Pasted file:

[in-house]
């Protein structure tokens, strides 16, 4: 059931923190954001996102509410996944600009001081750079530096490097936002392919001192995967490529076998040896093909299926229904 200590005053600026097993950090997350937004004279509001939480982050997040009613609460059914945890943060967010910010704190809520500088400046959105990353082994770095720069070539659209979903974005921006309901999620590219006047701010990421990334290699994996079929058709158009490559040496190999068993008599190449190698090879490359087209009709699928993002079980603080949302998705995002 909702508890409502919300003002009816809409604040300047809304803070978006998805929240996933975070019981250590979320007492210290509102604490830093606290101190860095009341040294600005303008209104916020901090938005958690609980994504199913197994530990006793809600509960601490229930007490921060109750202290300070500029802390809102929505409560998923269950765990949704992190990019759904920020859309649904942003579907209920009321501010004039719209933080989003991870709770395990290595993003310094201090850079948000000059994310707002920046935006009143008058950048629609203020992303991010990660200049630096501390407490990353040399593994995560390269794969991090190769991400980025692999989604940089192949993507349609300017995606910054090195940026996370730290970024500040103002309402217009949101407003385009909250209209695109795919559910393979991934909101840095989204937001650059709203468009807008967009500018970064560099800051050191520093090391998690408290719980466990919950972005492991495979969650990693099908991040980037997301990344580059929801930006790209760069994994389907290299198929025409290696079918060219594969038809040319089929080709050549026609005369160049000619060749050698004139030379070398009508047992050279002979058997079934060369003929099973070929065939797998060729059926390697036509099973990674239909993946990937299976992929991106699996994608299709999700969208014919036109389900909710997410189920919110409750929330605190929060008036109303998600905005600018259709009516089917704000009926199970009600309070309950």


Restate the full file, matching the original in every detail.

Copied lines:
[in-house]
């Protein structure tokens, strides 16, 4: 059931923190954001996102509410996944600009001081750079530096490097936002392919001192995967490529076998040896093909299926229904 200590005053600026097993950090997350937004004279509001939480982050997040009613609460059914945890943060967010910010704190809520500088400046959105990353082994770095720069070539659209979903974005921006309901999620590219006047701010990421990334290699994996079929058709158009490559040496190999068993008599190449190698090879490359087209009709699928993002079980603080949302998705995002 909702508890409502919300003002009816809409604040300047809304803070978006998805929240996933975070019981250590979320007492210290509102604490830093606290101190860095009341040294600005303008209104916020901090938005958690609980994504199913197994530990006793809600509960601490229930007490921060109750202290300070500029802390809102929505409560998923269950765990949704992190990019759904920020859309649904942003579907209920009321501010004039719209933080989003991870709770395990290595993003310094201090850079948000000059994310707002920046935006009143008058950048629609203020992303991010990660200049630096501390407490990353040399593994995560390269794969991090190769991400980025692999989604940089192949993507349609300017995606910054090195940026996370730290970024500040103002309402217009949101407003385009909250209209695109795919559910393979991934909101840095989204937001650059709203468009807008967009500018970064560099800051050191520093090391998690408290719980466990919950972005492991495979969650990693099908991040980037997301990344580059929801930006790209760069994994389907290299198929025409290696079918060219594969038809040319089929080709050549026609005369160049000619060749050698004139030379070398009508047992050279002979058997079934060369003929099973070929065939797998060729059926390697036509099973990674239909993946990937299976992929991106699996994608299709999700969208014919036109389900909710997410189920919110409750929330605190929060008036109303998600905005600018259709009516089917704000009926199970009600309070309950």